NE pols take aim at absentee landlords


When state Rep. Kev­in Boyle can­vassed the 172nd Le­gis­lat­ive Dis­trict in 2010 while cam­paign­ing against long­time in­cum­bent John Perzel, he learned what most wor­ries the people who live there.

Bobby Hen­on dis­covered the same primary con­cern among res­id­ents as he walked door-to-door in his 2011 cam­paign for City Coun­cil’s 6th Dis­trict seat, which be­came avail­able with the re­tire­ment of Joan Kra­jew­ski.

Boyle and Hen­on, both Demo­crats, each won their elec­tions, largely on their shared in­terest in do­ing something about nuis­ance rent­al prop­er­ties in North­east neigh­bor­hoods like Ta­cony, May­fair and Holmes­burg.

Last week, Hen­on told state House mem­bers about his pro­posed rem­ed­ies dur­ing a Demo­crat­ic Policy Com­mit­tee hear­ing or­gan­ized by Boyle in the North­east.

“Since I took of­fice last year, I’ve been try­ing to bring to the at­ten­tion of city of­fi­cials a prob­lem that’s af­fect­ing so many neigh­bor­hoods,” Boyle said after the Feb. 21 hear­ing at CORA Ser­vices in Fox Chase. “When I was go­ing door to door, spe­cific­ally in May­fair, Ta­cony and Holmes­burg, that’s really when I heard the com­plaints.”

Hen­on has a sim­il­ar goal: “I want to identi­fy the prob­lem of nuis­ance prop­erty own­ers and neg­lect­ful ten­ants to the policy com­mit­tee and say that I’m work­ing on some things here in the city. And I hope [the state] does the same.”

The Demo­crat­ic Policy Com­mit­tee is a par­tis­an group of House mem­bers that helps their caucus de­vel­op its le­gis­lat­ive pri­or­it­ies for fu­ture House ses­sions. House terms are only two years, so Boyle is now in the midst of his first re-elec­tion cam­paign. Phil­adelphia pub­lic school teach­er Dan Collins is chal­len­ging him in the primary, which is sched­uled for April 24.

Spe­cific­ally, Boyle and Hen­on are talk­ing about prop­er­ties that have been al­lowed to fall in­to dis­repair and renters who seem to care little about liv­ing up to tra­di­tion­al com­munity stand­ards. Typ­ic­ally, nuis­ance prop­er­ties may have over­grown weeds, trash or an­im­al drop­pings in the yard. And they may be host to myri­ad dis­turb­ances such as loud mu­sic or drug activ­ity.

Much of the hear­ing testi­mony al­luded to so-called “ab­sent­ee land­lords” as a key com­pon­ent of the prob­lem. In short, dur­ing the real es­tate boom of the early 2000s, many out-of-city and out-of-state spec­u­lat­ors bought up prop­er­ties in the af­fected neigh­bor­hoods. Mean­while, many long­time res­id­ents were more than happy to sell their homes at in­flated prices, leav­ing former neigh­bors to cope with a lit­any of renters.

“Since the in­flux of renters, the is­sues re­lated to these renters have ris­en abund­antly,” said Joe De­Fe­lice, pres­id­ent of the May­fair Civic As­so­ci­ation and chair­man of the May­fair Com­munity De­vel­op­ment Cor­por­a­tion.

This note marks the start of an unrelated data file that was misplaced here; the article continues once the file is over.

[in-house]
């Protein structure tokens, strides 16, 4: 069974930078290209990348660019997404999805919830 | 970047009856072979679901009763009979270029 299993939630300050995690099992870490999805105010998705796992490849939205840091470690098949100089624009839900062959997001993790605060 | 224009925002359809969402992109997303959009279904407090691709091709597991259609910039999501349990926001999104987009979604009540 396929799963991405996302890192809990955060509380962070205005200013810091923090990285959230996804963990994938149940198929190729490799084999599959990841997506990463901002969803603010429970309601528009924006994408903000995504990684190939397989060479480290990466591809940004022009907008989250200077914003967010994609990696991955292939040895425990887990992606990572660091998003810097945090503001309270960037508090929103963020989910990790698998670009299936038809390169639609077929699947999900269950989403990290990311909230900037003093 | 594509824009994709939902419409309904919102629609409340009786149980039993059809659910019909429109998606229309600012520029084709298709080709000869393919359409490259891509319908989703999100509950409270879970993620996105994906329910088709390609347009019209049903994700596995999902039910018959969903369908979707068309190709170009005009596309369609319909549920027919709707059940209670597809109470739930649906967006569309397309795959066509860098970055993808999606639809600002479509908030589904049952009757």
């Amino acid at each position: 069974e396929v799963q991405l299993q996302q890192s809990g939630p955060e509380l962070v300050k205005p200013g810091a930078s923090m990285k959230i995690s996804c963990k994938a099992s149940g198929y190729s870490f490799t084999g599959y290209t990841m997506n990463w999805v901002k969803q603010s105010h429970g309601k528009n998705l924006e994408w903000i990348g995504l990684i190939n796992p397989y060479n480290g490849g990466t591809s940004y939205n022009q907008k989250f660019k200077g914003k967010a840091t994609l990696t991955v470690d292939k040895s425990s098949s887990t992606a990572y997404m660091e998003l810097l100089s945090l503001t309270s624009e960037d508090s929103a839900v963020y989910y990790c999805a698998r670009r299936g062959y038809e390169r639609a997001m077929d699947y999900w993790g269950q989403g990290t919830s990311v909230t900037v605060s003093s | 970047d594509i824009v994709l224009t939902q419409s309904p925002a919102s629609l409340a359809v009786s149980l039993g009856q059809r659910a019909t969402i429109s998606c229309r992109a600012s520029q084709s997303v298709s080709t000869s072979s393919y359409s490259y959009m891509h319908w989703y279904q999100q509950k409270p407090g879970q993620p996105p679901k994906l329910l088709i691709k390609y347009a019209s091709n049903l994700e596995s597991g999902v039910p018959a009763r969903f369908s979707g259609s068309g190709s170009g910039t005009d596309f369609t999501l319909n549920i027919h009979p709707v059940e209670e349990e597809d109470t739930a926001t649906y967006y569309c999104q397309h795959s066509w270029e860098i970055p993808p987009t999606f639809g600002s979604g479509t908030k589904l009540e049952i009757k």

“No longer could a neigh­bor, in many cases, simply knock on a door and ask the per­son who an­swers the door to fix their side­walk, put lids on their trash cans, turn their mu­sic down, etcet­era. This be­came dif­fi­cult be­cause the amount of turnover in these rent­al prop­er­ties pro­duced new faces quite reg­u­larly,” he said.

Com­munity lead­ers have tried to reach out to non-res­id­ent land­lords with lim­ited suc­cess. Some land­lords play a shell game with their own con­tact in­form­a­tion on pub­lic doc­u­ments such as tax re­cords and util­ity ac­counts, us­ing ten­ants’ names and P.O. box ad­dresses.

Oth­er land­lords are more re­spons­ive but can’t seem to keep ten­ants in line.

“I per­son­ally spent my last two Sundays on the phone with a land­lord from Mont­gomery County about get­ting his ten­ants to be more re­spect­ful [to neigh­bors],” De­Fe­lice test­i­fied. “This has led to both the land­lord and Town Watch pres­id­ent stak­ing out the house and doc­u­ment­ing the is­sues, which range from loud mu­sic to abund­ant dog fe­ces to us­ing the back bed­room win­dow as a trash shoot in­to the back yard.”

Hen­on said he in­tends to launch a series of ini­ti­at­ives to reign in nuis­ance prop­erty own­ers and ten­ants. On his Web site, bobby­hen­, the coun­cil­man has pos­ted a “Bad Neigh­bor Map,” which marks prop­er­ties in his dis­trict that have mul­tiple city code vi­ol­a­tions or rent­al vi­ol­a­tions, and which have de­lin­quent prop­erty taxes.

“I have data that proves a dir­ect cor­rel­a­tion between a prop­erty value de­crease on blocks where there’s one prop­erty with three or more code vi­ol­a­tions,” Hen­on said.

He en­vi­sions an “ag­gress­ive PR cam­paign” warn­ing land­lords and renters to com­ply with city codes and or­din­ances or face pos­sible sanc­tions such as the with­hold­ing of rent from land­lords, fines and civil law­suits.

“We want to edu­cate every­body on what the laws are, al­most like an am­nesty peri­od, then start go­ing after the worst of the worst,” he said.

Boyle and his col­leagues in Har­ris­burg are con­sid­er­ing com­ple­ment­ary state meas­ures.

“The most ex­cit­ing idea we’re look­ing in­to is sus­pend­ing someone’s driver’s li­cense for vi­ol­at­ing vari­ous hous­ing codes. That would cer­tainly get their at­ten­tion,” Boyle said.

Le­gis­lat­ors are also con­sid­er­ing for­cing land­lords to put a “real ad­dress” rather than a P.O. box on prop­erty doc­u­ments, while cre­at­ing a state-man­dated renter re­gistry. Some mu­ni­cip­al­it­ies already force land­lords to re­gister, but there is no statewide uni­form­ity.

In the case of out-of-state land­lords, there may be some fed­er­al re­lief avail­able.

“I do think there are some in­ter­state com­merce is­sues that we haven’t ex­plored,” Boyle said. ••


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